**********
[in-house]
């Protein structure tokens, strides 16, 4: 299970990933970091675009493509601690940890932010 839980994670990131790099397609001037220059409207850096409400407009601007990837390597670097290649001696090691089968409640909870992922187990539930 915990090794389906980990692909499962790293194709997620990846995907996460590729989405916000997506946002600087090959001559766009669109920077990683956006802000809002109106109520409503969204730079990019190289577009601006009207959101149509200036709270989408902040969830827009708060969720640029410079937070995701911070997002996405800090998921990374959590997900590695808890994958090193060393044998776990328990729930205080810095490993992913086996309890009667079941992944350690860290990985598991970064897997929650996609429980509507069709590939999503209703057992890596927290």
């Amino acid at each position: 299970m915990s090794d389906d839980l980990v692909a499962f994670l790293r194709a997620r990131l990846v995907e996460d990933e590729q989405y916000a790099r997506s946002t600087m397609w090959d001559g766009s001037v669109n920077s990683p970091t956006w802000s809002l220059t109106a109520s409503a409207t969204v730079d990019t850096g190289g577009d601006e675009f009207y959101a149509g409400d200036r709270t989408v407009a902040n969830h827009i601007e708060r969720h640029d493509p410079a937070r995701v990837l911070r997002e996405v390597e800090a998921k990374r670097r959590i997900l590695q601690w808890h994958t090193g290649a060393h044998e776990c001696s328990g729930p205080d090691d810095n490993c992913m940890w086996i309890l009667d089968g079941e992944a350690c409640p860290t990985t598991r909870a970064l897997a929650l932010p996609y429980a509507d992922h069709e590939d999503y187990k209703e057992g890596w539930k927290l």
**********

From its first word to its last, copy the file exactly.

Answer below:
[in-house]
């Protein structure tokens, strides 16, 4: 299970990933970091675009493509601690940890932010 839980994670990131790099397609001037220059409207850096409400407009601007990837390597670097290649001696090691089968409640909870992922187990539930 915990090794389906980990692909499962790293194709997620990846995907996460590729989405916000997506946002600087090959001559766009669109920077990683956006802000809002109106109520409503969204730079990019190289577009601006009207959101149509200036709270989408902040969830827009708060969720640029410079937070995701911070997002996405800090998921990374959590997900590695808890994958090193060393044998776990328990729930205080810095490993992913086996309890009667079941992944350690860290990985598991970064897997929650996609429980509507069709590939999503209703057992890596927290």
């Amino acid at each position: 299970m915990s090794d389906d839980l980990v692909a499962f994670l790293r194709a997620r990131l990846v995907e996460d990933e590729q989405y916000a790099r997506s946002t600087m397609w090959d001559g766009s001037v669109n920077s990683p970091t956006w802000s809002l220059t109106a109520s409503a409207t969204v730079d990019t850096g190289g577009d601006e675009f009207y959101a149509g409400d200036r709270t989408v407009a902040n969830h827009i601007e708060r969720h640029d493509p410079a937070r995701v990837l911070r997002e996405v390597e800090a998921k990374r670097r959590i997900l590695q601690w808890h994958t090193g290649a060393h044998e776990c001696s328990g729930p205080d090691d810095n490993c992913m940890w086996i309890l009667d089968g079941e992944a350690c409640p860290t990985t598991r909870a970064l897997a929650l932010p996609y429980a509507d992922h069709e590939d999503y187990k209703e057992g890596w539930k927290l």